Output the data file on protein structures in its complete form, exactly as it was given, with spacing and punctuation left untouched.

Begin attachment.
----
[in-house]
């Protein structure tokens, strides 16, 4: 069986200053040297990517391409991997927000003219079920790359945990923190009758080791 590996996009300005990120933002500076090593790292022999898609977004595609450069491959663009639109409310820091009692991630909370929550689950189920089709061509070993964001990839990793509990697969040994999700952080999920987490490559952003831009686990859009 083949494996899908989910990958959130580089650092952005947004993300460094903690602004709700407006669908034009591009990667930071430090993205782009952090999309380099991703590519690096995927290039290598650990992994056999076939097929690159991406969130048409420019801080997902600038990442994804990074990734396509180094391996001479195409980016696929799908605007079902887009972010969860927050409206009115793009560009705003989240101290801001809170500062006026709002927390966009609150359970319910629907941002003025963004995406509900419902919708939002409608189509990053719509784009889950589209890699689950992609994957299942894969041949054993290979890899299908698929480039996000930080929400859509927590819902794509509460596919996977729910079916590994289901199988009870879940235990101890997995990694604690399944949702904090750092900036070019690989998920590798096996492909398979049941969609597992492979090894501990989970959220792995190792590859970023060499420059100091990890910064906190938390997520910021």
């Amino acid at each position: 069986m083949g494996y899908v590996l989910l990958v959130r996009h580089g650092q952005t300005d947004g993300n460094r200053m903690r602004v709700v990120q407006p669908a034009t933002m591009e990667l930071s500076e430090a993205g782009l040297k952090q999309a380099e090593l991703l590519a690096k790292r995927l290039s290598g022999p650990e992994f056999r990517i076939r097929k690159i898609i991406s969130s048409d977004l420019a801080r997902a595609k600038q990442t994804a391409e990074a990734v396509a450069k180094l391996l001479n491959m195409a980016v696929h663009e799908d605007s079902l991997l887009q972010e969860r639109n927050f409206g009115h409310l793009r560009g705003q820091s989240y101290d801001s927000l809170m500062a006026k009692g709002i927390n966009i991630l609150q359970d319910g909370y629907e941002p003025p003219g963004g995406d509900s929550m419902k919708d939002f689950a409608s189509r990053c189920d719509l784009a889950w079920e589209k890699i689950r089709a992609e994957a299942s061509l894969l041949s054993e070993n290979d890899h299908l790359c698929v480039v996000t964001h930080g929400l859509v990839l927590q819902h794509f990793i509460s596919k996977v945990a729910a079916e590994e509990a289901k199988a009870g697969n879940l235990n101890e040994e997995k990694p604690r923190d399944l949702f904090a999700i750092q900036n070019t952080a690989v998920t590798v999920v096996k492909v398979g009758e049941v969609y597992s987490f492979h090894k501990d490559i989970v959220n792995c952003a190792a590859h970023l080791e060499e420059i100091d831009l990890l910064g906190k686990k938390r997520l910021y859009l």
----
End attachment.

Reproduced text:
[in-house]
């Protein structure tokens, strides 16, 4: 069986200053040297990517391409991997927000003219079920790359945990923190009758080791 590996996009300005990120933002500076090593790292022999898609977004595609450069491959663009639109409310820091009692991630909370929550689950189920089709061509070993964001990839990793509990697969040994999700952080999920987490490559952003831009686990859009 083949494996899908989910990958959130580089650092952005947004993300460094903690602004709700407006669908034009591009990667930071430090993205782009952090999309380099991703590519690096995927290039290598650990992994056999076939097929690159991406969130048409420019801080997902600038990442994804990074990734396509180094391996001479195409980016696929799908605007079902887009972010969860927050409206009115793009560009705003989240101290801001809170500062006026709002927390966009609150359970319910629907941002003025963004995406509900419902919708939002409608189509990053719509784009889950589209890699689950992609994957299942894969041949054993290979890899299908698929480039996000930080929400859509927590819902794509509460596919996977729910079916590994289901199988009870879940235990101890997995990694604690399944949702904090750092900036070019690989998920590798096996492909398979049941969609597992492979090894501990989970959220792995190792590859970023060499420059100091990890910064906190938390997520910021």
């Amino acid at each position: 069986m083949g494996y899908v590996l989910l990958v959130r996009h580089g650092q952005t300005d947004g993300n460094r200053m903690r602004v709700v990120q407006p669908a034009t933002m591009e990667l930071s500076e430090a993205g782009l040297k952090q999309a380099e090593l991703l590519a690096k790292r995927l290039s290598g022999p650990e992994f056999r990517i076939r097929k690159i898609i991406s969130s048409d977004l420019a801080r997902a595609k600038q990442t994804a391409e990074a990734v396509a450069k180094l391996l001479n491959m195409a980016v696929h663009e799908d605007s079902l991997l887009q972010e969860r639109n927050f409206g009115h409310l793009r560009g705003q820091s989240y101290d801001s927000l809170m500062a006026k009692g709002i927390n966009i991630l609150q359970d319910g909370y629907e941002p003025p003219g963004g995406d509900s929550m419902k919708d939002f689950a409608s189509r990053c189920d719509l784009a889950w079920e589209k890699i689950r089709a992609e994957a299942s061509l894969l041949s054993e070993n290979d890899h299908l790359c698929v480039v996000t964001h930080g929400l859509v990839l927590q819902h794509f990793i509460s596919k996977v945990a729910a079916e590994e509990a289901k199988a009870g697969n879940l235990n101890e040994e997995k990694p604690r923190d399944l949702f904090a999700i750092q900036n070019t952080a690989v998920t590798v999920v096996k492909v398979g009758e049941v969609y597992s987490f492979h090894k501990d490559i989970v959220n792995c952003a190792a590859h970023l080791e060499e420059i100091d831009l990890l910064g906190k686990k938390r997520l910021y859009l």